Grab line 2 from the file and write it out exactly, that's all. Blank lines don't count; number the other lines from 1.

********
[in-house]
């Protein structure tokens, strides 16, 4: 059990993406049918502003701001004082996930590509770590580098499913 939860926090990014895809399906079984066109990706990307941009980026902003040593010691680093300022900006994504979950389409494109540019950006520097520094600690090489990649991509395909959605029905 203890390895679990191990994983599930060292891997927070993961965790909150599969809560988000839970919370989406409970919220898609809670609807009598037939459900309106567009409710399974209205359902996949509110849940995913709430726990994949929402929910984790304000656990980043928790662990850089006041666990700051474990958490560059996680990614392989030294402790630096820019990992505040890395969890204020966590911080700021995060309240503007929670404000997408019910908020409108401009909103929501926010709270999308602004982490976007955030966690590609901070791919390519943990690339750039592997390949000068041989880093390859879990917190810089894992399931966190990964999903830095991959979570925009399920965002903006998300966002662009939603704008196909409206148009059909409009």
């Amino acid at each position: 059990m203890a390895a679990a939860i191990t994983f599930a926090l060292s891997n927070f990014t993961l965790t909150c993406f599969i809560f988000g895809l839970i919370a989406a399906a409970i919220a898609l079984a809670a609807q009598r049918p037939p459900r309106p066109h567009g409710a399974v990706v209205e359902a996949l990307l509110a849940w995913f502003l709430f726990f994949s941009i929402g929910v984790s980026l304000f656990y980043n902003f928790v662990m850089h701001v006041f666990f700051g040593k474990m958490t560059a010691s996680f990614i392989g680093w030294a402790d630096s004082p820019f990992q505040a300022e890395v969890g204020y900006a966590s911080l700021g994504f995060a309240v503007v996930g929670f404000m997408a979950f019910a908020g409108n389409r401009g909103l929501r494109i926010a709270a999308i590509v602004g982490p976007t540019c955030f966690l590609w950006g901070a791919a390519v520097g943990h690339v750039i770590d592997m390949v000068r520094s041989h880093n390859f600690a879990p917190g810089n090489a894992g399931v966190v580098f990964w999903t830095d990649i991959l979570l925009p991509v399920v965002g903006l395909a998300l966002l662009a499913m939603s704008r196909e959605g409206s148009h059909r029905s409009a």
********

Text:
């Protein structure tokens, strides 16, 4: 059990993406049918502003701001004082996930590509770590580098499913 939860926090990014895809399906079984066109990706990307941009980026902003040593010691680093300022900006994504979950389409494109540019950006520097520094600690090489990649991509395909959605029905 203890390895679990191990994983599930060292891997927070993961965790909150599969809560988000839970919370989406409970919220898609809670609807009598037939459900309106567009409710399974209205359902996949509110849940995913709430726990994949929402929910984790304000656990980043928790662990850089006041666990700051474990958490560059996680990614392989030294402790630096820019990992505040890395969890204020966590911080700021995060309240503007929670404000997408019910908020409108401009909103929501926010709270999308602004982490976007955030966690590609901070791919390519943990690339750039592997390949000068041989880093390859879990917190810089894992399931966190990964999903830095991959979570925009399920965002903006998300966002662009939603704008196909409206148009059909409009």